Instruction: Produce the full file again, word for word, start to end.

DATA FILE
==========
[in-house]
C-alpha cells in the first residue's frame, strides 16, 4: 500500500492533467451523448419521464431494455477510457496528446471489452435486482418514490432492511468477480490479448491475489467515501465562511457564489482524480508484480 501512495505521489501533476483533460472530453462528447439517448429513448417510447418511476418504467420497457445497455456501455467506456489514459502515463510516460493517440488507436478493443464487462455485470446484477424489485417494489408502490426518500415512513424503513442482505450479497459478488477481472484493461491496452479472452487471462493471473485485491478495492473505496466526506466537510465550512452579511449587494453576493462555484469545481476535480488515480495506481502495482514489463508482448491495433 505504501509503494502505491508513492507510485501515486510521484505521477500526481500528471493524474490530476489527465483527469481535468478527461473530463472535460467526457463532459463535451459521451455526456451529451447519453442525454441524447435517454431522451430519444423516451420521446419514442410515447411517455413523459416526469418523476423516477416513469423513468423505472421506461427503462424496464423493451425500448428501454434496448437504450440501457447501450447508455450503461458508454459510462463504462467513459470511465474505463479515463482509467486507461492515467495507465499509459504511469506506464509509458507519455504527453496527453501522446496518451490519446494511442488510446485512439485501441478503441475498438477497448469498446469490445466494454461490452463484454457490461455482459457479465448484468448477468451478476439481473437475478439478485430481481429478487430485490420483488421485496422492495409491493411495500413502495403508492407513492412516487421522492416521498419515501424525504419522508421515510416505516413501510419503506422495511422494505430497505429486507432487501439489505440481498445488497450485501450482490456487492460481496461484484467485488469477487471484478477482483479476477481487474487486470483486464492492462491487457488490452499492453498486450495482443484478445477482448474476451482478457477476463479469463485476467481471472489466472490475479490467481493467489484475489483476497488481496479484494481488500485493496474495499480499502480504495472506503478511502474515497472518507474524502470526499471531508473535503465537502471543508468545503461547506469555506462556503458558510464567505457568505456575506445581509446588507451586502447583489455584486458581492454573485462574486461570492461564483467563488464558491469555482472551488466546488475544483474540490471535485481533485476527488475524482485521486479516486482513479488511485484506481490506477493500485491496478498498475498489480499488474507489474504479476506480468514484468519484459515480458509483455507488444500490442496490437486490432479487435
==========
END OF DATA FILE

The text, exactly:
[in-house]
C-alpha cells in the first residue's frame, strides 16, 4: 500500500492533467451523448419521464431494455477510457496528446471489452435486482418514490432492511468477480490479448491475489467515501465562511457564489482524480508484480 501512495505521489501533476483533460472530453462528447439517448429513448417510447418511476418504467420497457445497455456501455467506456489514459502515463510516460493517440488507436478493443464487462455485470446484477424489485417494489408502490426518500415512513424503513442482505450479497459478488477481472484493461491496452479472452487471462493471473485485491478495492473505496466526506466537510465550512452579511449587494453576493462555484469545481476535480488515480495506481502495482514489463508482448491495433 505504501509503494502505491508513492507510485501515486510521484505521477500526481500528471493524474490530476489527465483527469481535468478527461473530463472535460467526457463532459463535451459521451455526456451529451447519453442525454441524447435517454431522451430519444423516451420521446419514442410515447411517455413523459416526469418523476423516477416513469423513468423505472421506461427503462424496464423493451425500448428501454434496448437504450440501457447501450447508455450503461458508454459510462463504462467513459470511465474505463479515463482509467486507461492515467495507465499509459504511469506506464509509458507519455504527453496527453501522446496518451490519446494511442488510446485512439485501441478503441475498438477497448469498446469490445466494454461490452463484454457490461455482459457479465448484468448477468451478476439481473437475478439478485430481481429478487430485490420483488421485496422492495409491493411495500413502495403508492407513492412516487421522492416521498419515501424525504419522508421515510416505516413501510419503506422495511422494505430497505429486507432487501439489505440481498445488497450485501450482490456487492460481496461484484467485488469477487471484478477482483479476477481487474487486470483486464492492462491487457488490452499492453498486450495482443484478445477482448474476451482478457477476463479469463485476467481471472489466472490475479490467481493467489484475489483476497488481496479484494481488500485493496474495499480499502480504495472506503478511502474515497472518507474524502470526499471531508473535503465537502471543508468545503461547506469555506462556503458558510464567505457568505456575506445581509446588507451586502447583489455584486458581492454573485462574486461570492461564483467563488464558491469555482472551488466546488475544483474540490471535485481533485476527488475524482485521486479516486482513479488511485484506481490506477493500485491496478498498475498489480499488474507489474504479476506480468514484468519484459515480458509483455507488444500490442496490437486490432479487435